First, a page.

22nd September 2021
The Tucker Beach Wildlife Management Reserve covers 150 hectares of Department of Conservation land straddling a large bend in the Lower Shotover River. For many years the 60 hectares on the true right of the Reserve was completely degraded It was overgrown with conifers, broom and lupins and used as a dumping ground for cars, household furniture and rubbish. People felt unsafe walking, cycling or picnicing there.
Threatened migratory birds such as banded dotterels, black fronted terns and black-billed gulls lost important nesting habitats in the braided river gravels due to the invasion of woody noxious weeds and human activity.
In June 2017 a small number of local residents formed the Friends of Tucker Beach Wildlife Reserve. Our vision is to restore the biodiversity of this special area. An Ecological Restoration plan was prepared by Dawn Palmer, (Natural Solutions for Nature), Neil Simpson, (Conservation Consultancy) and Anne Steven Landscape Architect. It contained the specific objectives of managing noxious weeds, pests and predators. We hope to protect the habitats of nationally endangered bird species and create native vegetation areas and wildlife corridors to attract native birds, insects, lizards and other invertebrates back to the area.
DoC helped with the removal of 7 car wrecks from the Reserve and other commercial and household rubbish was cleared in a community clean-up day in September 2017.
The Rotary Club of Queenstown formed at he Tucker Beach cycle trail at the Eastern end of the reserve. Supported by the Queenstown Trails Trust, it was opened in October 2018. This trail proved to be a popular walking and cycling trail but remained heavily overgrown with noxious weeds.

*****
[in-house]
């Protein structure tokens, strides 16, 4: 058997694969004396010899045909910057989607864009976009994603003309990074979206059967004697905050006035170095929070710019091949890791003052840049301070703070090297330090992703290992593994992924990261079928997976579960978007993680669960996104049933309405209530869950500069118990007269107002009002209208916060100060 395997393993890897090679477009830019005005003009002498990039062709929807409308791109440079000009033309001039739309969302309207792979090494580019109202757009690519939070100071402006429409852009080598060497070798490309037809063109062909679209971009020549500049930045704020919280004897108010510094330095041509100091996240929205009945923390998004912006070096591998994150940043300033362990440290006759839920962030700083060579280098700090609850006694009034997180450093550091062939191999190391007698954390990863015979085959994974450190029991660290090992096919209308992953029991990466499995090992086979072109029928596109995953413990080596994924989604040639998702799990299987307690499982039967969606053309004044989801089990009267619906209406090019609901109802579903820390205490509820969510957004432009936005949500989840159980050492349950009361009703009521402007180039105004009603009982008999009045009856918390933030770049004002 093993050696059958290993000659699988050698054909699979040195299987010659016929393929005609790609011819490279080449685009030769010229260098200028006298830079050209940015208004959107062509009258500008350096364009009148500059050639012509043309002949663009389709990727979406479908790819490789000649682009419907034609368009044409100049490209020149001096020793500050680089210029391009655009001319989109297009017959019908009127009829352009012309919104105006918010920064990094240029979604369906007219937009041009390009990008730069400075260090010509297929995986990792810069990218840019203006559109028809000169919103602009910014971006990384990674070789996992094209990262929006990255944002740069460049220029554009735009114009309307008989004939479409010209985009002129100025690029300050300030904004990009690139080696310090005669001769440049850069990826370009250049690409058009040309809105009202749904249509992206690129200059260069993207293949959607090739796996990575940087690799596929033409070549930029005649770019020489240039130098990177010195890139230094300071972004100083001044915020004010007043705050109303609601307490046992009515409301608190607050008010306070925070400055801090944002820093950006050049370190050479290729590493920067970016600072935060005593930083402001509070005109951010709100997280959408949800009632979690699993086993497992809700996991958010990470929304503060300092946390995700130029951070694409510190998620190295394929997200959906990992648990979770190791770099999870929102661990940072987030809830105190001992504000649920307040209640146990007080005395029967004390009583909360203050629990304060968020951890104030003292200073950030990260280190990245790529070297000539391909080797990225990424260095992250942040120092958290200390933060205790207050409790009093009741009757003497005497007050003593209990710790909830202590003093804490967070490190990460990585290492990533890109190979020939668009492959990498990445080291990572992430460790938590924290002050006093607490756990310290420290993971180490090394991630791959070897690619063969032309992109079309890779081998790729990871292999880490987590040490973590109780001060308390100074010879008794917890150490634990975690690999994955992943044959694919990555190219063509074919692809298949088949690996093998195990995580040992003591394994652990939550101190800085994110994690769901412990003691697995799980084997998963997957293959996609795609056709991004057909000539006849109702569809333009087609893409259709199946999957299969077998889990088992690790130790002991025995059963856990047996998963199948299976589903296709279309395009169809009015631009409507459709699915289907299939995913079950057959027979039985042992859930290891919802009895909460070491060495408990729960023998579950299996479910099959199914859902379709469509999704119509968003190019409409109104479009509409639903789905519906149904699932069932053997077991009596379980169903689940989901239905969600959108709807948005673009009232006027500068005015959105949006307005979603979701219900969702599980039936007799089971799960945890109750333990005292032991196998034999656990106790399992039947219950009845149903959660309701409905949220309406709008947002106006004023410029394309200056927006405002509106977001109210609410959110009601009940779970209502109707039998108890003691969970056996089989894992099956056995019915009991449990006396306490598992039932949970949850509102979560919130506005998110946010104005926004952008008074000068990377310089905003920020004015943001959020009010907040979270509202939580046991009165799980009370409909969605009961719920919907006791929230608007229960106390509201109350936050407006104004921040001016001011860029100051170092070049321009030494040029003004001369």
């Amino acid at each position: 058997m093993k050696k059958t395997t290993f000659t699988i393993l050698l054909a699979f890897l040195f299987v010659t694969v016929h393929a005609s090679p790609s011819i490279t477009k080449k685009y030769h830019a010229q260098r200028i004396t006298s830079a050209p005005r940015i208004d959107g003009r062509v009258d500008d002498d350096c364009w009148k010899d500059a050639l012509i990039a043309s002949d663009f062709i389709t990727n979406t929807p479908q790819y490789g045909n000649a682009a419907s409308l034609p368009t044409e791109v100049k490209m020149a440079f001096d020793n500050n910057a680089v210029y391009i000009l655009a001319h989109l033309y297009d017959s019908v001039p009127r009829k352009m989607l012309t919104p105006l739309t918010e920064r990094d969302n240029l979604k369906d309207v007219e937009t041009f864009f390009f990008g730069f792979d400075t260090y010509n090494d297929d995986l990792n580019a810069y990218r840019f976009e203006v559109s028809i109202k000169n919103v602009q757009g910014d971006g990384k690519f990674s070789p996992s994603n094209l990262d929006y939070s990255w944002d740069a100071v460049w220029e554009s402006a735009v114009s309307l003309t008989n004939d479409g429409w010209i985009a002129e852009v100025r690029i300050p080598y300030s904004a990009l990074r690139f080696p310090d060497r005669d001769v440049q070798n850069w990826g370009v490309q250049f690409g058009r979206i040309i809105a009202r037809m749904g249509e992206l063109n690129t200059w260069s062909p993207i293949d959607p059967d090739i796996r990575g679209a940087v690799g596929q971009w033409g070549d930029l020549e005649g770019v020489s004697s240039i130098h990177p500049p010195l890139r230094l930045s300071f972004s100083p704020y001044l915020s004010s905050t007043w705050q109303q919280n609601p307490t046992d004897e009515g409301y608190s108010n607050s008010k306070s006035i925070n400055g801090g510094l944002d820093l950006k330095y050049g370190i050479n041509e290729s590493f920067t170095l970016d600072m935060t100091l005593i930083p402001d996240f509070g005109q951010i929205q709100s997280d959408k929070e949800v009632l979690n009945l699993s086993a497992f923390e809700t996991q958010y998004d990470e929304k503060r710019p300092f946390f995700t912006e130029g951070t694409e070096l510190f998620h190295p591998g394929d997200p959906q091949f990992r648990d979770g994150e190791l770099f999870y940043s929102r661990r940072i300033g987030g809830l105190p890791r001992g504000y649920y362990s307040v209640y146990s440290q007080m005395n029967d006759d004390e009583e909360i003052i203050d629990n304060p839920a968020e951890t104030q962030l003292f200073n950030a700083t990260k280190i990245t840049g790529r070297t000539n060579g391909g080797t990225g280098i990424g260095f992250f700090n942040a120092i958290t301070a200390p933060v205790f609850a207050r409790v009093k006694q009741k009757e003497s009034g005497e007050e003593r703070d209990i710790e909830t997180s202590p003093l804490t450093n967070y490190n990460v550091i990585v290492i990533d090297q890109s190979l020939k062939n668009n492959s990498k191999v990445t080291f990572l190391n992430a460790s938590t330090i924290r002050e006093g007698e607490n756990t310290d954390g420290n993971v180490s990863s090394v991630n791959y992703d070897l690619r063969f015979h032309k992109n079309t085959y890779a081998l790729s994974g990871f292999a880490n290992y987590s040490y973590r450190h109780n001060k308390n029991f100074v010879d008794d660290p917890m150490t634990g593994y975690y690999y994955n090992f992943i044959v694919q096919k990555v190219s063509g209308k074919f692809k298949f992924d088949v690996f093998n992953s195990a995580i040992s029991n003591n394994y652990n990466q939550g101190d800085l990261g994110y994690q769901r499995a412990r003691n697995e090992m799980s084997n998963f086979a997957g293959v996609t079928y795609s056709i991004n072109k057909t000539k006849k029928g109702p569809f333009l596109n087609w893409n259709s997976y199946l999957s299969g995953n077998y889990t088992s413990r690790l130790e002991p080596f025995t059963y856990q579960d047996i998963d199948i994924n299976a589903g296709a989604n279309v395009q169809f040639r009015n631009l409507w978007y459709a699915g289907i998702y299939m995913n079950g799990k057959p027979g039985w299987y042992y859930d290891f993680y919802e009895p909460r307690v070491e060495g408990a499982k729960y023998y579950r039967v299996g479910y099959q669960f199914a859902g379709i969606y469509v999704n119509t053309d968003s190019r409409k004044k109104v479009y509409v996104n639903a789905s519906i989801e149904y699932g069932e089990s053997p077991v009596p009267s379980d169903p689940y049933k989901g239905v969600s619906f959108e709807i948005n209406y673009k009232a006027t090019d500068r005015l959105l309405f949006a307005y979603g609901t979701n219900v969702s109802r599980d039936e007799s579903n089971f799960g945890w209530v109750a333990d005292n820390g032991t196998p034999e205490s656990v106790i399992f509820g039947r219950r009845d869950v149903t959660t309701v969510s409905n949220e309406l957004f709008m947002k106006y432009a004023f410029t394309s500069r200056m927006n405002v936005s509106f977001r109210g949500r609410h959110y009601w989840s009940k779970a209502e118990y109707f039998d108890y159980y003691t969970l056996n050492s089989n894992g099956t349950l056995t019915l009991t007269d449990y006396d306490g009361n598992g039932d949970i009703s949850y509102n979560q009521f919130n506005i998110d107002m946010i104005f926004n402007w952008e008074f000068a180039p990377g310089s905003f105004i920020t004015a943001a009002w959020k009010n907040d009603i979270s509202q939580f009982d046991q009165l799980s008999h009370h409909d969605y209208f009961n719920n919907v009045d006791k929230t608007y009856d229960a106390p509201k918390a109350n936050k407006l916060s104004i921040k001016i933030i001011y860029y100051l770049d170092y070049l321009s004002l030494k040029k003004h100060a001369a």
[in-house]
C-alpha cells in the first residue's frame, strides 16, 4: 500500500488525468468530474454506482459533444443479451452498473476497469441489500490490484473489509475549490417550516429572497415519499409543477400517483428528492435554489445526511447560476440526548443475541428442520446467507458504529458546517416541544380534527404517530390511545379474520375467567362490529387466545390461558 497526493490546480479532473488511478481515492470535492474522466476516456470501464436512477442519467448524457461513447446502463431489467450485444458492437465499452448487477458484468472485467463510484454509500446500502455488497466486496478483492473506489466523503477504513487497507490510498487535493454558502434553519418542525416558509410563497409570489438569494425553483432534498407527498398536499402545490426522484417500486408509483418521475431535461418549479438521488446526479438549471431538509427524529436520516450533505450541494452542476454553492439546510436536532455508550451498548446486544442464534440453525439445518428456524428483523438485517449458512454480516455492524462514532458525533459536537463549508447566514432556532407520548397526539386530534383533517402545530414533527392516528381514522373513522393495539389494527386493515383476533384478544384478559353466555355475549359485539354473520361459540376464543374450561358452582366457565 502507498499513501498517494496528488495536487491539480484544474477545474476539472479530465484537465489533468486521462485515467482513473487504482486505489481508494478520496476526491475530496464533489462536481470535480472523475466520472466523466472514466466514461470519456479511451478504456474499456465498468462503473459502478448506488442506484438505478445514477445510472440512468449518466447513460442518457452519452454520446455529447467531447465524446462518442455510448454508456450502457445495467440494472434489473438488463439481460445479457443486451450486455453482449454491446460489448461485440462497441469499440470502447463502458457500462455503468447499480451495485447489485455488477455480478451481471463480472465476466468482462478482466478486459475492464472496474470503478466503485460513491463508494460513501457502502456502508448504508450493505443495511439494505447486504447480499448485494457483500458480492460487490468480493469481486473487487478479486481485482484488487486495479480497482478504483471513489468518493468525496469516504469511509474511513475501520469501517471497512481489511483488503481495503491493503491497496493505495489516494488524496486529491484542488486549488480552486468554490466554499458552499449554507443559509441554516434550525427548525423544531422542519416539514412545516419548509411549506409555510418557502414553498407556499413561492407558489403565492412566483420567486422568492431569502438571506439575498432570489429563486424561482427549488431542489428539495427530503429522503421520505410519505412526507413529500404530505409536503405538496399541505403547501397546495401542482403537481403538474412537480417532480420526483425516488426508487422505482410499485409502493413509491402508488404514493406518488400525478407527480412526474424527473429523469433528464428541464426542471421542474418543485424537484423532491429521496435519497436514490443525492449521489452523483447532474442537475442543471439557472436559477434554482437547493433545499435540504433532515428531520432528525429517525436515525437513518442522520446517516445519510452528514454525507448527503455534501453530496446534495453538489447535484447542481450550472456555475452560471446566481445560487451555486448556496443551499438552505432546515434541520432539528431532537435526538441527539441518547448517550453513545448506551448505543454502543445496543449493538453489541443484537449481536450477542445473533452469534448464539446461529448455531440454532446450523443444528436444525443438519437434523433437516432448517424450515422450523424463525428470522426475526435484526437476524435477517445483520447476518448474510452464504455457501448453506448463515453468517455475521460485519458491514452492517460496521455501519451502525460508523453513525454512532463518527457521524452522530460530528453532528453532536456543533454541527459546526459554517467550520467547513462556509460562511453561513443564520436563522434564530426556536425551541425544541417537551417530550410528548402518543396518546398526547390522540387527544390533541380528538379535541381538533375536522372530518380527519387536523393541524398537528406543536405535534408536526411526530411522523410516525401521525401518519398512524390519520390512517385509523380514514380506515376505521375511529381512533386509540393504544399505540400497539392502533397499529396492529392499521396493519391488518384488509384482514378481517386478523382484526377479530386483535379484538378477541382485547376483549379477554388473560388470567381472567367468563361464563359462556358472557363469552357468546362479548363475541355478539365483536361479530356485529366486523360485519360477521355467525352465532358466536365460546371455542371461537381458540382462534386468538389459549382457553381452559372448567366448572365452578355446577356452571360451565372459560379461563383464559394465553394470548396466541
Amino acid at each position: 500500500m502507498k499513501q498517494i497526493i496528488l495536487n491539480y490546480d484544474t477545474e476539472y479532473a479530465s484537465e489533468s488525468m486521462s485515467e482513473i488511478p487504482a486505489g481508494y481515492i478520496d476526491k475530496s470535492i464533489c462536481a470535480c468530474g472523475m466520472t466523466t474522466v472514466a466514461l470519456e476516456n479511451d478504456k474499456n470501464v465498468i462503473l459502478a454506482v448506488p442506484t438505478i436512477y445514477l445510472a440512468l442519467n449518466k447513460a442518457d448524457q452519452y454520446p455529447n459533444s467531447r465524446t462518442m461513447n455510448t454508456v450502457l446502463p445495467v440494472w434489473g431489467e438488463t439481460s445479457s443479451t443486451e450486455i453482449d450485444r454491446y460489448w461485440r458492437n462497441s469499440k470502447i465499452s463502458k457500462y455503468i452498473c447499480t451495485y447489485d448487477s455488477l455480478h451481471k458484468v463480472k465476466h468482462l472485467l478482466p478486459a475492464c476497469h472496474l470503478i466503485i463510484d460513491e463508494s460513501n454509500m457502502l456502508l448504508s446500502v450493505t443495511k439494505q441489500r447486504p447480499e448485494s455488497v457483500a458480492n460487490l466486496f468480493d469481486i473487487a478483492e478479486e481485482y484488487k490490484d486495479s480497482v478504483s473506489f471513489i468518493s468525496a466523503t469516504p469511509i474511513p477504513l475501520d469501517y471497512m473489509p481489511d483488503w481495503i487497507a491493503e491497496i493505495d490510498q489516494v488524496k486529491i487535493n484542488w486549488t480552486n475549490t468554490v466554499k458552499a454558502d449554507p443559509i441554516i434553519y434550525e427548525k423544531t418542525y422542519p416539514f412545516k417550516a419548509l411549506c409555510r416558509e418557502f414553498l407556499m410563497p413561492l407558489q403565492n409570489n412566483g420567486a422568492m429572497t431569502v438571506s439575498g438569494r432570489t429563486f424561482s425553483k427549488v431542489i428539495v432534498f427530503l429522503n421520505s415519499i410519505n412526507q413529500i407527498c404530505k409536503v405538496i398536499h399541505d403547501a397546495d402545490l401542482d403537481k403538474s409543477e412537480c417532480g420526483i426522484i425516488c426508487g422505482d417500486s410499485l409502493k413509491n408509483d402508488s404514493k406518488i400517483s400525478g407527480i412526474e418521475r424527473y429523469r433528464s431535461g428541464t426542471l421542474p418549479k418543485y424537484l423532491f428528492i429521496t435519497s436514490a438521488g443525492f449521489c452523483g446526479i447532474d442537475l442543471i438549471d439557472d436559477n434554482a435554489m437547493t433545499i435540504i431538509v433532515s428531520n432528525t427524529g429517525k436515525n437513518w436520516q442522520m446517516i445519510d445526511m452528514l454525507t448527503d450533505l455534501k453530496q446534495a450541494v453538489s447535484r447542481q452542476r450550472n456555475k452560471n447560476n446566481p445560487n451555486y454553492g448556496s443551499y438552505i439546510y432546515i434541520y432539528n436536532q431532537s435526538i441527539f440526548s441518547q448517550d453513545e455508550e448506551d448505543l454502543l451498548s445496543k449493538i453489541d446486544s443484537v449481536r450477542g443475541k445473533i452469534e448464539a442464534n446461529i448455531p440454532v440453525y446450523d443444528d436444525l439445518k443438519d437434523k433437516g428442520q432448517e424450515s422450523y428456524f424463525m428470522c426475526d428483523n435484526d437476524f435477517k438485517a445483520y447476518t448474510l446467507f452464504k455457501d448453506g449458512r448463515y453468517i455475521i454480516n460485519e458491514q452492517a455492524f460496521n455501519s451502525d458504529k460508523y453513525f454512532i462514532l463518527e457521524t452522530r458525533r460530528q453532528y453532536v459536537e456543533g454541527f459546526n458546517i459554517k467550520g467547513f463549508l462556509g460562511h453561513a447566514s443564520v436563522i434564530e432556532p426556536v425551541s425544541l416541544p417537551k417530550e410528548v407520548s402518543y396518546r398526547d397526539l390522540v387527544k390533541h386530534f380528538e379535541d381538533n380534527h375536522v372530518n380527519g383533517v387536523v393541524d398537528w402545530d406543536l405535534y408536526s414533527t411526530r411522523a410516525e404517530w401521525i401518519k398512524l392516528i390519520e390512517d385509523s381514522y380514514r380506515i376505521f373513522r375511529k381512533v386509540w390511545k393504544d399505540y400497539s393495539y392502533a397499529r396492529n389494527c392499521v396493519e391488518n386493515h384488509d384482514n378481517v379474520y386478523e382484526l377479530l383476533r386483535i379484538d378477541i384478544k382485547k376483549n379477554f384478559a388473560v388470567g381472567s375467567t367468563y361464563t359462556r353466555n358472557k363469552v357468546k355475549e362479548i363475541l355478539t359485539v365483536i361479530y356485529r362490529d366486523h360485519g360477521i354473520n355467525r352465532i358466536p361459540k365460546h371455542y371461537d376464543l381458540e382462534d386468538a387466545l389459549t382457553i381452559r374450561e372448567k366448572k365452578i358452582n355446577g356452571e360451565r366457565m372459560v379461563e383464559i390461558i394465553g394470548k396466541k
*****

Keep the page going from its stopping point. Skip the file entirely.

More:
In 2019 DoC funded work to clear larger areas of broom and buddleia adjacent to the river. In 2020, a Workforce Alliance crew cleared large tracts alongside the Queenstown trail and adjacent to the western car park area. 1400 natives were planted over three community planting days in September 2020, with generous support from both the local community and the Wakatipu Reforestation Trust and volunteers.
A Friends of Tucker beach sponsored a programme of predator control, monitoring and trapping in September 2018 with 45 traps. The trap network was doubled in the winter of 2020 with the help of the Workforce Alliance crew. A total of 87 traps now protect the fauna of the Reserve on both sides of the River.
The Tucker Beach trapping efforts have so far removed a total of 56 mustelids, 130 rats, 30 hedgehogs and 3 cats.
In May 2021 the Friends of Tucker Beach Wildlife Reserve received Department of Conservation “Jobs for Nature” funding, to accelerate the biodiversity restoration in the Reserve. We created 14 full-time equivalent employment roles during the 3-year project. GSD Workforce Ltd, a subsidiary of Bungy New Zealand, is managing this project. 18 hectares of weeds will be cleared and 5 hectares alongside the Queenstown Trail will be reinstated with native planting.
A tapu Nohonaga site within the Reserve is to be managed in the future after consultation with local iwi.
The birds are now back. Banded dotterel and blackfronted terns and the world’s rarest gull, the black billed gull are preparing to nest in this braided river habitat.
During the nesting season from August until February, the birds are easily disturbed. Dogs off leads and people walking and riding in the river gravels disturb the birds and threaten their successful breeding. We are respectfully asking people to keep away from the river gravels. Please stick to the well-marked trails and keep all dogs on leads during the nesting season.
The Friends of Tucker Beach are very grateful for the Jobs for Nature funding and Doc support. We are looking forward to building ongoing community support that enables us to continue with planting and clearance work for many years to come.
It’s great to see so many people now enjoying the amenity of the Reserve. It is an area of special ecological importance and a valuable community conservation area.
Rosemary Barnett, Friends of Tucker Beach
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